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Cynthia Hepner

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JACK
by Cynthia Hepner   

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Books by Cynthia Hepner
· Love's Journey Home
                >> View all

Category: 

Literary Fiction

Publisher:  Smashwords Type: 
Pages: 

100

Copyright:  May 20, 2008 ISBN-13:  9781452325538
Fiction

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Smashwords


In her latest book, Cynthia Hepner, author of Love’s Journey Home, has created tender yet powerful stories that will not only captivate you, but guaranteed to touch your heart as well.

Return to Mayfield:
Jackson Barrett left home as a young boy never planning to return, but when the letter came from his mother that his father had died and she needed his help, he said good-bye to his bride and hopped a bus to Mayfield.
Jack finds that the trip back home turns into more than he anticipated as he confronts the demons of his past and comes to grips with his feelings for his father.

Murder in Mayfield:
Chief of Police Jackson Barrett loves his job…that is until the body of a young woman is found in the local cemetery. In a town with virtually no crime, Jack finds himself looking at his long time friend as a possible suspect.
Could Jeff possibly have killed this girl? That is the question that Jack is determined to answer.
          
Excerpt
1st 2 chapters from Return to Mayfield:

Chapter 1

Standing outside the bus depot, he read the letter that he held in his
hands over a dozen times. His dad was gone. There wasn’t going to be a
funeral, just a few words said at graveside.

His mom asked if he would come to help her settle things, but said not to hurry, that everything will be just the way Dad had wanted it. So, by the time Jack received the letter, his mom already had his father buried.

That angered him. Although, when he thought about it,everything about his dad seemed to anger him.

The last time he spoke with his dad they had argued and now…well, now he is gone and there is no way to take those words back.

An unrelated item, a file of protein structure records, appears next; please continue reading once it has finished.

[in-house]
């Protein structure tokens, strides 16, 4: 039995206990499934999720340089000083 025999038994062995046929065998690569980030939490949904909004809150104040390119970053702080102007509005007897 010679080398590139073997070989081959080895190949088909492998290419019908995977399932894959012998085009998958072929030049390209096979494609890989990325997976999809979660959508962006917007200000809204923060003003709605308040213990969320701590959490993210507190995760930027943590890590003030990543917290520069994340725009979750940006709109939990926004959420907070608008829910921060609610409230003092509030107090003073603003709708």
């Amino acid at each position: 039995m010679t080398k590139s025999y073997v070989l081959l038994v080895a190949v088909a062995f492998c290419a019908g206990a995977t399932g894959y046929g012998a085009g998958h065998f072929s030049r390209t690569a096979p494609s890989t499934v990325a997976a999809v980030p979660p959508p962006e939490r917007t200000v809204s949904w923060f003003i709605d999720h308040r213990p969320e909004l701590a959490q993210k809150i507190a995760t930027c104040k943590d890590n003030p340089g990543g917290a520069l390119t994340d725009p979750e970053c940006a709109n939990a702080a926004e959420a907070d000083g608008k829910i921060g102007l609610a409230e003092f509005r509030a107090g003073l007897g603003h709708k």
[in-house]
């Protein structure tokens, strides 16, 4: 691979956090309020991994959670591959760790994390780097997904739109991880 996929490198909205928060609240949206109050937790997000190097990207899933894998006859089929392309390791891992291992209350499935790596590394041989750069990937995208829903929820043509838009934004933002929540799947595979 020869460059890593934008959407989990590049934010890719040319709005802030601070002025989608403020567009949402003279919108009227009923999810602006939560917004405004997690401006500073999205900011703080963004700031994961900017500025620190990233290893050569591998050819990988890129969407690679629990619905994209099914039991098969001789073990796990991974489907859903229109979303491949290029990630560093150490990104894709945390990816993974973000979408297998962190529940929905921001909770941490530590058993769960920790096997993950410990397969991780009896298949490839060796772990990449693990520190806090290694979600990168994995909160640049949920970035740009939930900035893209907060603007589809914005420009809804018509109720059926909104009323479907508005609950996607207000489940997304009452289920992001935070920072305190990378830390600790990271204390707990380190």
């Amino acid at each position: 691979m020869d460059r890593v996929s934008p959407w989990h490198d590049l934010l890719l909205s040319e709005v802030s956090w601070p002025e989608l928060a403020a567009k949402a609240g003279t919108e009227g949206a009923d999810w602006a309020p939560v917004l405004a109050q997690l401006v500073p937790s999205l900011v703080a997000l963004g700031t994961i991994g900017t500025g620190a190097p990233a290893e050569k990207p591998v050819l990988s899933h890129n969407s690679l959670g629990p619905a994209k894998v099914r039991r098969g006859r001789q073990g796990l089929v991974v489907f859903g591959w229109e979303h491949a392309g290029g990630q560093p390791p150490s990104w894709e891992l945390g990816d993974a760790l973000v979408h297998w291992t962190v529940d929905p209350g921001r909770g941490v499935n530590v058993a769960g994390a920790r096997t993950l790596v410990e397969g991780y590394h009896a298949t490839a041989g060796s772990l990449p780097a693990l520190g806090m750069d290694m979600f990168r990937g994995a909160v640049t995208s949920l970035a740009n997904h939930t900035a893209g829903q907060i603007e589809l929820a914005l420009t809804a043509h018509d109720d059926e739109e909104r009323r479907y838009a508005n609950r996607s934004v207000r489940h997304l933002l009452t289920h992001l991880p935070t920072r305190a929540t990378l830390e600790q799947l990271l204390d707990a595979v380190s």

Why was it every time Jack thought about his dad he got angry?

Every time he spoke to his dad in the past few years, they fought. It did not matter what the subject was; they fought about it. Jack always felt he could never measure up to his father. He wanted to please his dad, but never seemed to.

Every conversation always ended the same way; voices raised and things said that hurt them both. Now his dad was gone and he would never talk to him again.

The driver called his bus. Grabbing his bags he gave his wife one last
hug and with a hushed voice said in her ear, “I love you, Sarah; I will call you when I get to my Mom’s.”

“I love you too, Jack. Be careful and have a good trip. I’ll be
waiting for your call, and please tell your mother how sorry I am,” Sarah
said.

“I will, Sweetheart.” Not wanting to let go, he continued to hold his
wife.

As the driver stepped onto the bus steps, he called over his shoulder
to Jack and said, “If you’re riding on my bus boy, let’s go!”

Jack let Sarah go with a sigh and one last kiss. Reluctantly, entering the bus, he found a seat next to a window and looking out and finding Sarah, he continued to watch her as the bus pulled out of the terminal.

Sarah stood there and watched as the red rear lights faded in the
distance before she turned and headed towards her car for the drive
home.

Sarah hoped that this trip back home might help change his feelings about his father and about the farm where he grew up, but sincerely doubted that it would.

Chapter 2

The bus turned off the freeway for one of the many stops they would
be making and Jack settled in for the long ride to Mayfield, the small town
where he grew up.

The new passengers coming on board went unnoticed as Jack found himself staring out of the window, thinking about the last time he had spoken with his father.

Looking back, he could see what a dumb argument it had been. He did
not live in Mayfield anymore. With a good job as an officer in the Seattle
Police Department and a new wife, Jack could not be bothered with the